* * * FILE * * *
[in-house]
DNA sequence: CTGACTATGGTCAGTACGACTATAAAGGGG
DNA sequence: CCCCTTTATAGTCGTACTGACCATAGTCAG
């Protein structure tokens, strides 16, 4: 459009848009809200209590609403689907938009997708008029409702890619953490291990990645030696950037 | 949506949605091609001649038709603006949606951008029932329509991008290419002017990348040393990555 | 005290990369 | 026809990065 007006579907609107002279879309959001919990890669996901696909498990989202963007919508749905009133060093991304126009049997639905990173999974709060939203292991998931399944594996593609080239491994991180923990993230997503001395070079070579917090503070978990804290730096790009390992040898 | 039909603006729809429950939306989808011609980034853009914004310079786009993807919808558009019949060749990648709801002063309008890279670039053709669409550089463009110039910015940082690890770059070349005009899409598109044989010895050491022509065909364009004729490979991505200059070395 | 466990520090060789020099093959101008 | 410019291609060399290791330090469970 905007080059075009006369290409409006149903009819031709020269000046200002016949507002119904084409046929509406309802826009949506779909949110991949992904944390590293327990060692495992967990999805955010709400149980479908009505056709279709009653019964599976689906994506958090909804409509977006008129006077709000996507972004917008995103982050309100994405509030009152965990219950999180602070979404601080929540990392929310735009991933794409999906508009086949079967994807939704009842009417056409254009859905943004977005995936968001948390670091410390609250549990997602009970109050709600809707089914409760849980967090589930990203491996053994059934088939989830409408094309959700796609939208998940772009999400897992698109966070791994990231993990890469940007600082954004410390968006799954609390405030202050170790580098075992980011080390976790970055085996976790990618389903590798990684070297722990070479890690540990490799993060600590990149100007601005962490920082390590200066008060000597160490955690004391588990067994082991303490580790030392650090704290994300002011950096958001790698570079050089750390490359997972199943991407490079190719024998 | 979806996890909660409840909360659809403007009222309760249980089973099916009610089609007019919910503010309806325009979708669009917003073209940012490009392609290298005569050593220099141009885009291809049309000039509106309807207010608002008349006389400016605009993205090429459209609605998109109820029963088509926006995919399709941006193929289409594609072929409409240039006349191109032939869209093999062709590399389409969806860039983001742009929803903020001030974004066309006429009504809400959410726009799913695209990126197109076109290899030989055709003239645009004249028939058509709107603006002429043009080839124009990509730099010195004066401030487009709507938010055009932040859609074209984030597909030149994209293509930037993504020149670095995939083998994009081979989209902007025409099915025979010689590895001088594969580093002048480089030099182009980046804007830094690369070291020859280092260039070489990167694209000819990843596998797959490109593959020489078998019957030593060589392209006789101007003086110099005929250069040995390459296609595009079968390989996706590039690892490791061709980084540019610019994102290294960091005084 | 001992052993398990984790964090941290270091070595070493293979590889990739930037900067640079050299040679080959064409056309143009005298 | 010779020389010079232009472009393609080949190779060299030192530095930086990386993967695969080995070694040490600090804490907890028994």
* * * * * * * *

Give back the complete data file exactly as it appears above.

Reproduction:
[in-house]
DNA sequence: CTGACTATGGTCAGTACGACTATAAAGGGG
DNA sequence: CCCCTTTATAGTCGTACTGACCATAGTCAG
């Protein structure tokens, strides 16, 4: 459009848009809200209590609403689907938009997708008029409702890619953490291990990645030696950037 | 949506949605091609001649038709603006949606951008029932329509991008290419002017990348040393990555 | 005290990369 | 026809990065 007006579907609107002279879309959001919990890669996901696909498990989202963007919508749905009133060093991304126009049997639905990173999974709060939203292991998931399944594996593609080239491994991180923990993230997503001395070079070579917090503070978990804290730096790009390992040898 | 039909603006729809429950939306989808011609980034853009914004310079786009993807919808558009019949060749990648709801002063309008890279670039053709669409550089463009110039910015940082690890770059070349005009899409598109044989010895050491022509065909364009004729490979991505200059070395 | 466990520090060789020099093959101008 | 410019291609060399290791330090469970 905007080059075009006369290409409006149903009819031709020269000046200002016949507002119904084409046929509406309802826009949506779909949110991949992904944390590293327990060692495992967990999805955010709400149980479908009505056709279709009653019964599976689906994506958090909804409509977006008129006077709000996507972004917008995103982050309100994405509030009152965990219950999180602070979404601080929540990392929310735009991933794409999906508009086949079967994807939704009842009417056409254009859905943004977005995936968001948390670091410390609250549990997602009970109050709600809707089914409760849980967090589930990203491996053994059934088939989830409408094309959700796609939208998940772009999400897992698109966070791994990231993990890469940007600082954004410390968006799954609390405030202050170790580098075992980011080390976790970055085996976790990618389903590798990684070297722990070479890690540990490799993060600590990149100007601005962490920082390590200066008060000597160490955690004391588990067994082991303490580790030392650090704290994300002011950096958001790698570079050089750390490359997972199943991407490079190719024998 | 979806996890909660409840909360659809403007009222309760249980089973099916009610089609007019919910503010309806325009979708669009917003073209940012490009392609290298005569050593220099141009885009291809049309000039509106309807207010608002008349006389400016605009993205090429459209609605998109109820029963088509926006995919399709941006193929289409594609072929409409240039006349191109032939869209093999062709590399389409969806860039983001742009929803903020001030974004066309006429009504809400959410726009799913695209990126197109076109290899030989055709003239645009004249028939058509709107603006002429043009080839124009990509730099010195004066401030487009709507938010055009932040859609074209984030597909030149994209293509930037993504020149670095995939083998994009081979989209902007025409099915025979010689590895001088594969580093002048480089030099182009980046804007830094690369070291020859280092260039070489990167694209000819990843596998797959490109593959020489078998019957030593060589392209006789101007003086110099005929250069040995390459296609595009079968390989996706590039690892490791061709980084540019610019994102290294960091005084 | 001992052993398990984790964090941290270091070595070493293979590889990739930037900067640079050299040679080959064409056309143009005298 | 010779020389010079232009472009393609080949190779060299030192530095930086990386993967695969080995070694040490600090804490907890028994």